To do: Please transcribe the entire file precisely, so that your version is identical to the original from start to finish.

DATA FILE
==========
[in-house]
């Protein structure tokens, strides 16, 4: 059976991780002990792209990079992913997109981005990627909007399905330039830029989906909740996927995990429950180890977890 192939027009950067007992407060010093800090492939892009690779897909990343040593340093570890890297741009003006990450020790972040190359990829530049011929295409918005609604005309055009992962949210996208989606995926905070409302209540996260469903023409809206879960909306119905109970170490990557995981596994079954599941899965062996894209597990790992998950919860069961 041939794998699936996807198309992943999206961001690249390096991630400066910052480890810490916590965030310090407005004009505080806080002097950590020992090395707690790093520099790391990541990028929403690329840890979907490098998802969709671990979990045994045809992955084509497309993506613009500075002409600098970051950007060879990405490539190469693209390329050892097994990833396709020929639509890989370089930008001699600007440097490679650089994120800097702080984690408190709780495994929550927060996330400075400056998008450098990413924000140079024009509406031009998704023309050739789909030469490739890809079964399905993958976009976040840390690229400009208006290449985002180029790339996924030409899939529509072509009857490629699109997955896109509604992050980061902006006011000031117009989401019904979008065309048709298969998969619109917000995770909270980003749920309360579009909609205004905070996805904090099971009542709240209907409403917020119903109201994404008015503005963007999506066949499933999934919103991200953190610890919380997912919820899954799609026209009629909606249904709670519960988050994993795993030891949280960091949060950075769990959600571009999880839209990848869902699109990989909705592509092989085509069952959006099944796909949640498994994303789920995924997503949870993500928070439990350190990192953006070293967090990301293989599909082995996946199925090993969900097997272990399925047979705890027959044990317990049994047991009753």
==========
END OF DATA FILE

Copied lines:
[in-house]
């Protein structure tokens, strides 16, 4: 059976991780002990792209990079992913997109981005990627909007399905330039830029989906909740996927995990429950180890977890 192939027009950067007992407060010093800090492939892009690779897909990343040593340093570890890297741009003006990450020790972040190359990829530049011929295409918005609604005309055009992962949210996208989606995926905070409302209540996260469903023409809206879960909306119905109970170490990557995981596994079954599941899965062996894209597990790992998950919860069961 041939794998699936996807198309992943999206961001690249390096991630400066910052480890810490916590965030310090407005004009505080806080002097950590020992090395707690790093520099790391990541990028929403690329840890979907490098998802969709671990979990045994045809992955084509497309993506613009500075002409600098970051950007060879990405490539190469693209390329050892097994990833396709020929639509890989370089930008001699600007440097490679650089994120800097702080984690408190709780495994929550927060996330400075400056998008450098990413924000140079024009509406031009998704023309050739789909030469490739890809079964399905993958976009976040840390690229400009208006290449985002180029790339996924030409899939529509072509009857490629699109997955896109509604992050980061902006006011000031117009989401019904979008065309048709298969998969619109917000995770909270980003749920309360579009909609205004905070996805904090099971009542709240209907409403917020119903109201994404008015503005963007999506066949499933999934919103991200953190610890919380997912919820899954799609026209009629909606249904709670519960988050994993795993030891949280960091949060950075769990959600571009999880839209990848869902699109990989909705592509092989085509069952959006099944796909949640498994994303789920995924997503949870993500928070439990350190990192953006070293967090990301293989599909082995996946199925090993969900097997272990399925047979705890027959044990317990049994047991009753």